The Hot Springs Village Property Owners’ Association is upscaling the lighting system at the Coronado Community Center (CCC) to be of the same caliber as that in the Woodlands. Dakota Estes, Audio/Visual Supervisor for the HSVPOA, and Corey Baldwin, Audio/Visual Technician, were hard at work on the installation of the upgrade on Monday, November 7, 2022, when the removal of the old lighting system was also achieved. This improved lighting complements the newly installed speaker system and will help to provide a better entertainment/meeting venue for the community.
The new lighting has “an assortment of LED stage lighting fixtures, from pars to wash lights to ellipsoidals. The new fixtures are more professional than what has been there all this time, with more color options and features. The old lighting was weaker and less bright, and the colors were not as vivid,” explained the Audio/Visual Manager.
Estes said that as of November 10, “Installation of lights on the stage is complete, but we are now working on relocating the “front of house” rail. We will not install the remaining lights on that rail until the relocation is complete. Relocation [of the rail] is expected to be finished a couple of days before Thanksgiving. Once that is done, it will take us but a day to hang and program the rest of the lights.”
“The reason we are extending the front of house rail away from the stage is because of how close it is, which is 3.5 feet away. With the way it is hung now, none of the light beams are given the chance to spread out as they should, which means everything is spotty and concentrated. The angle the lights shine is too top heavy as well, when it should be more from the front. Extending the rail away from the stage will give the light beams the range they require to be used properly. Light beams are conical, with the beam spreading wider as it extends further from the fixture. If you look at the front of house lighting rail at Woodlands, you’ll see it is many feet away from the stage, as it should be.
“This [project] is a joint effort between the Parks & Recreation and Public Services Departments, as the relocation of the front of house lighting rail requires electrical and structural work to extend the rail further into the auditorium,” shared Estes. The Audio/Visual Department is a part of Parks & Recrecreation.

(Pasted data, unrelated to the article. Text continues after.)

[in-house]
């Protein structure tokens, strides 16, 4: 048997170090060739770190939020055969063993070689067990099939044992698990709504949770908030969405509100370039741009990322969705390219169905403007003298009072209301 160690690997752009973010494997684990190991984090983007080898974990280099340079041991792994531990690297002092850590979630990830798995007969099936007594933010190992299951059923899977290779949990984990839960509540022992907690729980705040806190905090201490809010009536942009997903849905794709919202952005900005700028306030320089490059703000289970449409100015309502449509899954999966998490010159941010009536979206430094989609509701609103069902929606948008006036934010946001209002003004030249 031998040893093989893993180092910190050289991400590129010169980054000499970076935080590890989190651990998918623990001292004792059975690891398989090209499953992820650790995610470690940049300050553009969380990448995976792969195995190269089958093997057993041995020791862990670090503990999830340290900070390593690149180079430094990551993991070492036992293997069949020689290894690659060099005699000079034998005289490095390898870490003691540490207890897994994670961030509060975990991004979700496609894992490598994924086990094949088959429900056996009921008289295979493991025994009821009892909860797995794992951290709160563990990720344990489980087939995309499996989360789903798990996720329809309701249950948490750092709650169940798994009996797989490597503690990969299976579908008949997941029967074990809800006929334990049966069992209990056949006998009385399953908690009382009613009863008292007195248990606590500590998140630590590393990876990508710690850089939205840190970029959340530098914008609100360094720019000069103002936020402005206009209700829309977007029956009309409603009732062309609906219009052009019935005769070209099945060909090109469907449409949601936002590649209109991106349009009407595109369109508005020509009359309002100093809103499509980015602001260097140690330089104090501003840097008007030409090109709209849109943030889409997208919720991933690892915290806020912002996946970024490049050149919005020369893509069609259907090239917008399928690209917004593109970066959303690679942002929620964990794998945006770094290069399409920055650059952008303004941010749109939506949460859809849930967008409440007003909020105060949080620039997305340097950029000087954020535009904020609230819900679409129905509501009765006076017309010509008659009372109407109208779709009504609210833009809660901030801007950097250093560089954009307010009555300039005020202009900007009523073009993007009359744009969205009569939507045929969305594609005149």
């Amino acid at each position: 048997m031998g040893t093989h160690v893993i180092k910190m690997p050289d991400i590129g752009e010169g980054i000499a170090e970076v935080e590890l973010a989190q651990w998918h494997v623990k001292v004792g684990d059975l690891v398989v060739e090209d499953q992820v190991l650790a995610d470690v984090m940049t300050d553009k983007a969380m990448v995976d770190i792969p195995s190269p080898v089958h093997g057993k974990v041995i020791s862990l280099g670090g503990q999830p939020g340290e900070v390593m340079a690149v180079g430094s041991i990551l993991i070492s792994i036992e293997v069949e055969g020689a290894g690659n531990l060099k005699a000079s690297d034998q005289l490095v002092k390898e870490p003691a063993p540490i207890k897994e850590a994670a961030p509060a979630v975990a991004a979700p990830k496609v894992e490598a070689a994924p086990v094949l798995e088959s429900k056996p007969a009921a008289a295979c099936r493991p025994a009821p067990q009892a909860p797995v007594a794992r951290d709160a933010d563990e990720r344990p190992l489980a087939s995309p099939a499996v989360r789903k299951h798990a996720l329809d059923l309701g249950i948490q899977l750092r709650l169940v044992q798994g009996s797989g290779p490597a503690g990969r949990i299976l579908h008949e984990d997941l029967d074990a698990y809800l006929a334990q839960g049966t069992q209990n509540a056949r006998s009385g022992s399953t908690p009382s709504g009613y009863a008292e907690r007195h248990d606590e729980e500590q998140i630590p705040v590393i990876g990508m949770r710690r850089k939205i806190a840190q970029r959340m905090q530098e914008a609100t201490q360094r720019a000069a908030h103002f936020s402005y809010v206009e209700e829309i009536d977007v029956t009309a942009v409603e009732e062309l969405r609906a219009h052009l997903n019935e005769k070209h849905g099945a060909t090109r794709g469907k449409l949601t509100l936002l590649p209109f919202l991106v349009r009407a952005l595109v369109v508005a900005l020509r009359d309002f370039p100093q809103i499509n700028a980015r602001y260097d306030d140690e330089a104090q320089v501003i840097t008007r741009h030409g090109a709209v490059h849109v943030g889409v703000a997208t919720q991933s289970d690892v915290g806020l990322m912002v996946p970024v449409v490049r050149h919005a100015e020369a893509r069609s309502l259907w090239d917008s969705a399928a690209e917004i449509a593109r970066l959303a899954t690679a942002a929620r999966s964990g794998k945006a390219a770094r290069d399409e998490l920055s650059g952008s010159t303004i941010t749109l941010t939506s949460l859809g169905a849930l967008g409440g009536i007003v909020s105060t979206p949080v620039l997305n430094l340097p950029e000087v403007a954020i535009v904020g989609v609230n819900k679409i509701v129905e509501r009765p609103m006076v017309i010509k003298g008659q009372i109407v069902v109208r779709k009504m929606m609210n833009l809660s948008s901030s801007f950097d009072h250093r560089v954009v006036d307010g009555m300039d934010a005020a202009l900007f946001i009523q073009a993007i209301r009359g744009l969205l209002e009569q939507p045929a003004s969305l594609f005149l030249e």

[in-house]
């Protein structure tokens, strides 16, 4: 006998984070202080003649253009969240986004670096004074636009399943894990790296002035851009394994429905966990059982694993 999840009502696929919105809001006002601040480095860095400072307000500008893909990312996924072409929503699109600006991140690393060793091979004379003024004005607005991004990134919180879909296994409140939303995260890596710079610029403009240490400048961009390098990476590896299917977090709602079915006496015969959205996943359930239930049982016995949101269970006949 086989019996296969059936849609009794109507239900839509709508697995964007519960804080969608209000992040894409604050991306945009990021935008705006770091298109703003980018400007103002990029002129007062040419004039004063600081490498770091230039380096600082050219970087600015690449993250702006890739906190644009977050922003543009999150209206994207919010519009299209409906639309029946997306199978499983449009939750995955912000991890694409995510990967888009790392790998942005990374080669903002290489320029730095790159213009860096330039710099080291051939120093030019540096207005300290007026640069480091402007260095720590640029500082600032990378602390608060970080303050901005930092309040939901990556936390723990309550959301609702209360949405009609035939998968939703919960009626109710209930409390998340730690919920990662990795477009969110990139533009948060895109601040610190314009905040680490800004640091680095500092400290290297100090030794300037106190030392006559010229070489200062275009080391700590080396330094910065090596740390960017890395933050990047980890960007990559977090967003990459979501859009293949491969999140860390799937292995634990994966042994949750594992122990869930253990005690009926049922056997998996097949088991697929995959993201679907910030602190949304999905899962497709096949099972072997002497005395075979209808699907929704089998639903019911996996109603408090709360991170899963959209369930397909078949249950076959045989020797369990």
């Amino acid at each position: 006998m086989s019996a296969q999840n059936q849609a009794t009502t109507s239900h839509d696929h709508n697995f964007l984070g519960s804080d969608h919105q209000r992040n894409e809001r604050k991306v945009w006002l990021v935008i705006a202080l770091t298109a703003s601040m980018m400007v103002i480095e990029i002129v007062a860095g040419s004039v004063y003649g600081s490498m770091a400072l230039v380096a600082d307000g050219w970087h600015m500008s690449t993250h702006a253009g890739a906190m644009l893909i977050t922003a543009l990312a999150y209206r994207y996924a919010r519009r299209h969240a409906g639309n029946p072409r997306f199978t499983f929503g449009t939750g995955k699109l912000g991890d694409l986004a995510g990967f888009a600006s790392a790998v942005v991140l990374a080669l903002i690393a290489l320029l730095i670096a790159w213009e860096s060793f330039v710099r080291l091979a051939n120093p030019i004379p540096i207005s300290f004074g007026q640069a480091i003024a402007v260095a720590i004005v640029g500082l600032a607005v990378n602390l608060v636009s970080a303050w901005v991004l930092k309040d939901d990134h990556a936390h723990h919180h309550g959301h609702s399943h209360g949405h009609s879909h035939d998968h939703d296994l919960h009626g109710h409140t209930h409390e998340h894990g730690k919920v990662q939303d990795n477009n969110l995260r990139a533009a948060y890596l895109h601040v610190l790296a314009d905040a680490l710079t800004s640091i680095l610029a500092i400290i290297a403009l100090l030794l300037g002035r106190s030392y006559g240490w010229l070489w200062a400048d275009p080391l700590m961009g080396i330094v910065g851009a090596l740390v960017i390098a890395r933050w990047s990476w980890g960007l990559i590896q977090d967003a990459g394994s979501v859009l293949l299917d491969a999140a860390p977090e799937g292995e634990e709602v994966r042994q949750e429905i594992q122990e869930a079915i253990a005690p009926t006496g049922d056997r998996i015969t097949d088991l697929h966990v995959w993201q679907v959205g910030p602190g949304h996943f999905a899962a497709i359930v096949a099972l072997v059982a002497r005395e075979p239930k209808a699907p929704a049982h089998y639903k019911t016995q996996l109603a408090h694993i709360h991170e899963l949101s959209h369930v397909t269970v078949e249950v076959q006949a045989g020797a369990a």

Replacing a 20-plus-year outdated system, the new LED lighting will be more energy efficient, resulting in lower energy costs. In Estes own words:
“This system is better because we are completely LED now; we were able to get rid of all incandescent fixtures. LED is more versatile, you can do more with them as far as special effects, colors, strobes, etc. Now, one LED fixture can handle all the colors of the rainbow, whereas with incandescent fixtures you manually have to attach a color gel sheet (only one at a time, so pick wisely!) to the front of its housing to achieve a color. Not only is LED better for color versatility but it also consumes less power and does not put off the same kind of heat as incandescent. In turn, we now save money on energy usage.
“Another note to mention is that the ellipsoidals we bought for the front of house rail have what are called shutters. These allow us to “trim” off any excess lighting from the top, bottom, left, and right of the beam to tighten a certain fixture into a stationary spotlight of sorts. This is similar to the instruments used at Woodlands Auditorium, along with many other professional theaters.
“A fun new aspect of some of the new instruments is that they can put out ultraviolet light, which will really give life to any clothing with whites and bright colors. We did not have this ability before, and it has been requested by performers in the past.
“A new computer interface was purchased to grant us even further lighting capabilities. This interface allows any computer with necessary software to act as the lighting controller. The old light console could control up to 40 instruments, the new interface can handle 1,024. Because of this, it means any new fixtures we may gain over the course of time can be added with ease.
“Finally, we purchased a new LED spotlight for the control booth to replace the old broken incandescent one. The old one used to get very warm because its internal fan broke and could not dissipate heat fast enough—it recently died for good, so we were forced to replace it with something newer.”
The new lighting was financed with $2,800 in donations, in addition to POA funds.
The CCC auditorium is a great venue for an audience of 150 to 200.
Ultimately, all of these upgrades and improvements will make the Coronado Community Center’s performances look professional and will give the ability to put on exciting light shows!Dakota Estes, Audio/Visual Manager, Hot Springs Village POA
Cover Image: Corey Baldwin and Dakota Estes Hard At Work Installing New LED Lighting System (Coronado Community Center)
By Cheryl Dowden; Photography by Joe Dowden